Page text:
After the construction of the basic structure model, the stepwise method was used to investigate the influence of covariates on the pharmacokinetic parameters, and the inclusion or exclusion of a covariate depended on the changes of the objective function value (OFV). The forward and backward selections were utilized. In the forward selection, the covariate would be added into the basic structure model if the decrease in OFV was more than 3.84(p < 0.05, df = 1). The covariates were removed from the model one by one. In the backward selection, the covariate should be removed if the increase of OFV was less than 6.64 (p < 0.01, df = 1). Then the final PPK model was established.
The covariates in the final model consisted of continuous variables and categorical variables. Continuous variables included age, height, weight, liver and kidney function indicators. Categorical variables included gender, genotype, and combination medication. The introduction methods of continuous and categorical variables were shown in Equations 6, 7, respectively. Five developmental models were tried to analyze the effect of physiological development on ARI clearance (Ding et al., 2015; Li et al., 2020).
where θi represents the population predicted value of pharmacokinetic parameter, θ is the population typical value, Cov-j is the jth continuous covariate, Cov-median is the median value of the covariate, and θcov is regarded as the fixed effect of the covariate on the parameter.
Validation of the final model
The prediction performance of the population pharmacokinetic model was usually evaluated by nonparametric bootstrap analysis, goodness-of-fit plots, normalized prediction distribution errors (NPDE), and visual predictive check (VPC). Both bootstrap analysis and VPC tests were run for 1,000 times to assess the accuracy and stability of the final model established in this study. To confirm the reliability of the final model, the bootstrap parameters were required to be within 10% of the final model parameters and the 90% CIs of the VPC predicted values should cover most of the measured values. Goodness-of-fit plots were employed to check the agreement between the predicted and observed value, to verify whether the prediction error has a significant drift with the predicted value or observation time, including observed concentrations vs. individual predictions or population predictions (PRED), conditional weighted residuals (CWRES) vs. PRED or time. The distributional trends and characteristics of the data error were checked by NPDE. The results were generalized graphically by default as obtained from the R package, including Quantile-quantile plot, the NPDE histogram, and scatterplots of NPDE against time after the last dose or against PRED. The NPDE was expected to follow the normal distribution.
The area under the curves over 24 h (AUC24h), peak concentrations (Cmax) and trough concentration (Cmin) of ARI and DARI at steady-state were calculated by employing Bayesian maximum posterior probability method. The metabolic ratio (MR, DARI/ARI) was calculated and the comparison of MRs between different groups (UMs, NMs, IMs) was explored. The ROC curve was used to find the diagnostic cut-off point of MR for distinguishing IMs or UMs from other patients. The relationship between steady-state trough concentration of ARI, DARI, ARI plus DARI and clinical efficacy was investigated respectively by ROC method. Otherwise, the relationship between the dose of ARI and clinical efficacy was investigated and the diagnostic cut-off point was determined. The concentrations collected at non-standard valley time point were corrected by Bayesian method.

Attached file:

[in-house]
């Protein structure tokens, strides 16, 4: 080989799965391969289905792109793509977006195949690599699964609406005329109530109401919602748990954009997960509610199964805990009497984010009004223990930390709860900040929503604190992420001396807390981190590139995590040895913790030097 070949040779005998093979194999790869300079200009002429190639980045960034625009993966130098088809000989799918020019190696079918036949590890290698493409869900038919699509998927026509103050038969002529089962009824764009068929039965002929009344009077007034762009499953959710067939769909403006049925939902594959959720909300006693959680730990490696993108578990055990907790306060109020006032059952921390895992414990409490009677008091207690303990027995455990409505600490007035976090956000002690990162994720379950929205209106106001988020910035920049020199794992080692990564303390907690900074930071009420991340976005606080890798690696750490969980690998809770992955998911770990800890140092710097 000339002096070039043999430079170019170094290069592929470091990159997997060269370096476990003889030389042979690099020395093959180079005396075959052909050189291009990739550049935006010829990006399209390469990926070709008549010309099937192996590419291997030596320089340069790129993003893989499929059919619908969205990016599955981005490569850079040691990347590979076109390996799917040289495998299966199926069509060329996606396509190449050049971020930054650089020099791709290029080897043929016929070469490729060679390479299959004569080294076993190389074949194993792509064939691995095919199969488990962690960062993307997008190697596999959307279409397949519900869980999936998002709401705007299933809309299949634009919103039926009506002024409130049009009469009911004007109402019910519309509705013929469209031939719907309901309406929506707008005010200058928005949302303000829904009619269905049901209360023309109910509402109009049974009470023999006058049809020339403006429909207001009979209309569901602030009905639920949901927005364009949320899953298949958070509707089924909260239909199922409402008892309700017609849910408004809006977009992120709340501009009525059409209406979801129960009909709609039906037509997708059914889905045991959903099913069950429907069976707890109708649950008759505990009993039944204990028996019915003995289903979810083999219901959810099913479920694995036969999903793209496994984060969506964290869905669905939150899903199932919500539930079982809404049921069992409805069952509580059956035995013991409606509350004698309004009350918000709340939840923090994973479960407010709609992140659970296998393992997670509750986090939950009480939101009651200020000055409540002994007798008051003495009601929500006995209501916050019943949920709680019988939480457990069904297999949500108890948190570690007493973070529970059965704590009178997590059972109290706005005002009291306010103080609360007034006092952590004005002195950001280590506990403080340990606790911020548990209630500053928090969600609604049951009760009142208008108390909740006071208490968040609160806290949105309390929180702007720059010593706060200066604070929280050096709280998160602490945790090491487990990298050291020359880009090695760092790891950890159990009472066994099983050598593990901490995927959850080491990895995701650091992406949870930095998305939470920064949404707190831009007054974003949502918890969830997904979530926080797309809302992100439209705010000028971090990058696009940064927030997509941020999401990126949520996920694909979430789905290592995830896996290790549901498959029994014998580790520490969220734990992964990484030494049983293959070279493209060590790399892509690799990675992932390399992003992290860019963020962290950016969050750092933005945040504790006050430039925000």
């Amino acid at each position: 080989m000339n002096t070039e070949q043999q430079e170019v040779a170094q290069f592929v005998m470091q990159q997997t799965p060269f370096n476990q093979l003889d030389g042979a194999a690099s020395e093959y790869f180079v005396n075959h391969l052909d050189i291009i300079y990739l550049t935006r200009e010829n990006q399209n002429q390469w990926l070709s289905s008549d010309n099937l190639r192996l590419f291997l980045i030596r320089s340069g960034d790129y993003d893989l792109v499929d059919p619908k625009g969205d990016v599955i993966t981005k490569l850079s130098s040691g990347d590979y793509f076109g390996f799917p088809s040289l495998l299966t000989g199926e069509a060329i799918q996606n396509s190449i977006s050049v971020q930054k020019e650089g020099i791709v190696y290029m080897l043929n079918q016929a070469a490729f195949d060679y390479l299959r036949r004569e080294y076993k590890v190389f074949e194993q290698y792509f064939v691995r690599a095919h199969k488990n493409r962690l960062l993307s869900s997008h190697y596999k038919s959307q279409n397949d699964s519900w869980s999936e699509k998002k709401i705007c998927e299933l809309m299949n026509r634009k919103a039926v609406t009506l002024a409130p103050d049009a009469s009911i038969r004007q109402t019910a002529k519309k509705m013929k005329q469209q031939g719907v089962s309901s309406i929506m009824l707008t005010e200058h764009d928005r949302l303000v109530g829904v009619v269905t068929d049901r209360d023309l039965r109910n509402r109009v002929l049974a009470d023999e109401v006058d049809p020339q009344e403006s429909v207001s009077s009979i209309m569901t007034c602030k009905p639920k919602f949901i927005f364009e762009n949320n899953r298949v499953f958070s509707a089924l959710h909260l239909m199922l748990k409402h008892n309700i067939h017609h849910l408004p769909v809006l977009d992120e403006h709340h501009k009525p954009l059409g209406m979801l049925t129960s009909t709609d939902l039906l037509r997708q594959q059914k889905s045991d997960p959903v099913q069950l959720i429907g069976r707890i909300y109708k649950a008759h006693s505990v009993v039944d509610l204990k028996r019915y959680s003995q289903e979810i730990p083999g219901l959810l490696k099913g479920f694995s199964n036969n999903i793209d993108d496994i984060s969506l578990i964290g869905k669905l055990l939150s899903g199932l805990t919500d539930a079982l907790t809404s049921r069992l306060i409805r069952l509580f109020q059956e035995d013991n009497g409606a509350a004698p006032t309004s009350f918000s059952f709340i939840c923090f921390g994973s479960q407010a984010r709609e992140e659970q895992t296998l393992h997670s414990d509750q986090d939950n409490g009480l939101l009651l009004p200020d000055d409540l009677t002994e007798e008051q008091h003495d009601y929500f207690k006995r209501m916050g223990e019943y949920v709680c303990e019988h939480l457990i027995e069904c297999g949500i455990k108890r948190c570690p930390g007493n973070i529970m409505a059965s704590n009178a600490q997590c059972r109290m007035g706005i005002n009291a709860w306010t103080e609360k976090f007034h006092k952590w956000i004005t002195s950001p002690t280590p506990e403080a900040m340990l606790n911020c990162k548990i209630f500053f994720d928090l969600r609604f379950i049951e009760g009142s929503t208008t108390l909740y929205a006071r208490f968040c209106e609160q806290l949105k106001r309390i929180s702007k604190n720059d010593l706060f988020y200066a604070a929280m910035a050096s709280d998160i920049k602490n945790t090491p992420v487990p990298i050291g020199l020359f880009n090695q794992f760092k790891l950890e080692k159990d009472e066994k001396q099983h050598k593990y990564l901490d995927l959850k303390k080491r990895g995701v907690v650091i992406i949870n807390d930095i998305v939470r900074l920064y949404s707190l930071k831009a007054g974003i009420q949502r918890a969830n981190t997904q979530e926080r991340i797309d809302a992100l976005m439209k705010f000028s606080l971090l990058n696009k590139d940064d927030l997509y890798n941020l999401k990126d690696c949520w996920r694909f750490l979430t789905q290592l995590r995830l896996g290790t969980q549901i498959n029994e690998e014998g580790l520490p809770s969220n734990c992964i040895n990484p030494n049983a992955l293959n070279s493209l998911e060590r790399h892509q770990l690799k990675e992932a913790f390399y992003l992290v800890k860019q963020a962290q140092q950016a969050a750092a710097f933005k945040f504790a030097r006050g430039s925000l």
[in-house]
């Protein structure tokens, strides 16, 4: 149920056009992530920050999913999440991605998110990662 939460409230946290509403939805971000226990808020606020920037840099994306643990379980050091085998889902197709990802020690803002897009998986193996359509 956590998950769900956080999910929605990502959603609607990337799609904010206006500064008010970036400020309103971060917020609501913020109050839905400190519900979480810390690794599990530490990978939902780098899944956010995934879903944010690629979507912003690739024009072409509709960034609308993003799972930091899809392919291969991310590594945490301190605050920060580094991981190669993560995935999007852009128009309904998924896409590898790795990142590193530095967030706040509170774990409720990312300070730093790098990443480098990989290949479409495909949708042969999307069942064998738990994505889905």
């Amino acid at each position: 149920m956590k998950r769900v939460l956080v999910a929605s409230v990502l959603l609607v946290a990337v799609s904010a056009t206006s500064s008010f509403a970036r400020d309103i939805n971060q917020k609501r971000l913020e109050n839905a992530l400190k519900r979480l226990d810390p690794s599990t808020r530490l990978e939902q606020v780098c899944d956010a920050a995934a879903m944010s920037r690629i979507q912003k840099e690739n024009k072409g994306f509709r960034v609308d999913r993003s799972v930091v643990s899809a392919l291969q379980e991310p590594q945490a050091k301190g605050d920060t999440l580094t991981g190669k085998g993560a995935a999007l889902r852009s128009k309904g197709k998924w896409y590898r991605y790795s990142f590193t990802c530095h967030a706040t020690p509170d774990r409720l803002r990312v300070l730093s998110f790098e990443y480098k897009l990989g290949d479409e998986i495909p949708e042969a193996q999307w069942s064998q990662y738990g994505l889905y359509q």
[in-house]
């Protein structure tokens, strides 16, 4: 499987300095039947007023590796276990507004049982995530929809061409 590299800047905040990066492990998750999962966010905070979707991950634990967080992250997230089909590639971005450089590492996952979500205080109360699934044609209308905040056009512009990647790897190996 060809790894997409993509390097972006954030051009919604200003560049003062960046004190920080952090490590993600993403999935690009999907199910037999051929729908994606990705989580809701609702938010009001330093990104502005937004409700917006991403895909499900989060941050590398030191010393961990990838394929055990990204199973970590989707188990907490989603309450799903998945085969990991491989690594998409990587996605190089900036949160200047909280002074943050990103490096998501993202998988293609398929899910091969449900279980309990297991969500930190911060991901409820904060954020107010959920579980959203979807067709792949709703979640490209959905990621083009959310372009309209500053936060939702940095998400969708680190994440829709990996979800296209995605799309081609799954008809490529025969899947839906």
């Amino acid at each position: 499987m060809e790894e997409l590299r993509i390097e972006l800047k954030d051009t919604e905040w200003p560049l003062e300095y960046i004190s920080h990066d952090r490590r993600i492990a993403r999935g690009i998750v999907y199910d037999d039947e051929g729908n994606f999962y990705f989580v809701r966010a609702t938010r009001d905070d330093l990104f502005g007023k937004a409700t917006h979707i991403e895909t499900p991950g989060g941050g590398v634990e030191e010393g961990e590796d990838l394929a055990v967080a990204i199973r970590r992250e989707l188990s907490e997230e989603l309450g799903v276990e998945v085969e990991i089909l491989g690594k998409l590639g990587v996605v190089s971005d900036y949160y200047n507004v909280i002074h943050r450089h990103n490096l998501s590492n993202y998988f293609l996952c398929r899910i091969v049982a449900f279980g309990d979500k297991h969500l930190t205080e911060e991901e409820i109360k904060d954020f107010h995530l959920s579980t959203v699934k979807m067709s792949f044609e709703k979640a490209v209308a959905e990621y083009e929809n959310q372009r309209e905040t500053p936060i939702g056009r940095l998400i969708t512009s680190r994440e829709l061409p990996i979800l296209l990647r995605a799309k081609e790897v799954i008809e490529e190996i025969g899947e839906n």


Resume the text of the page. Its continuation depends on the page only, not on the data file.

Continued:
The target indexes of the simulated trough concentration of ARI and ARI plus DARI were determined on the basis of the observation of clinical efficacy and the standard of AGNP. The Monte Carlo simulations were performed by the parameters and variabilities derived from the final model. Each dose, as well as each scenario, was simulated for 1,000 times to evaluate the clinical efficacy and safety of different dosing regimens under different covariate factors. The steady-state trough concentration and the probability of reaching the target (PTA) of efficacy and toxicity were calculated.
Totally 84 patients aged 4.83–17.33 years old were included for PPK analysis. These patients consisted of 64 males and 20 females, all of which were diagnosed with TD. The body weight ranged from 17.90 to 100 kg. The demographic and clinical characteristics of the patients for the pharmacokinetics analysis in this study are summarized in Table 1.
Phenotypic and CYP2D6 allele frequencies
All subjects were genotyped for all the variants (n = 84 subjects). The results of CYP2D6 genotype and phenotype were shown in Table 2. The results of CYP2D6 allele mutation frequencies were shown in Supplementary Figure S1 in the supplementary document.
Population pharmacokinetic modeling
The number of samples collected from per patient was 1-5, and finally a total of 143 serum concentrations were collected for population pharmacokinetic modeling. Most of the blood samples were obtained after continuous administration for at least 14 days in this study, only one blood sample was collected less than 14 days because of adverse reactions. The modeling procedures were shown in Supplementary Table S1 in supplementary document. The simplest exponent model was applied as developmental model resulting from the lowest values of OFV, Akaike information criterion (AIC) and Bayesian information criterion (BIC). Comparing with the basic model, the decrease of OFV, AIC and BIC in the final model integrating with body weight and CYP2D6 genotype were 33.2, 27.2 and 16.5 units, respectively.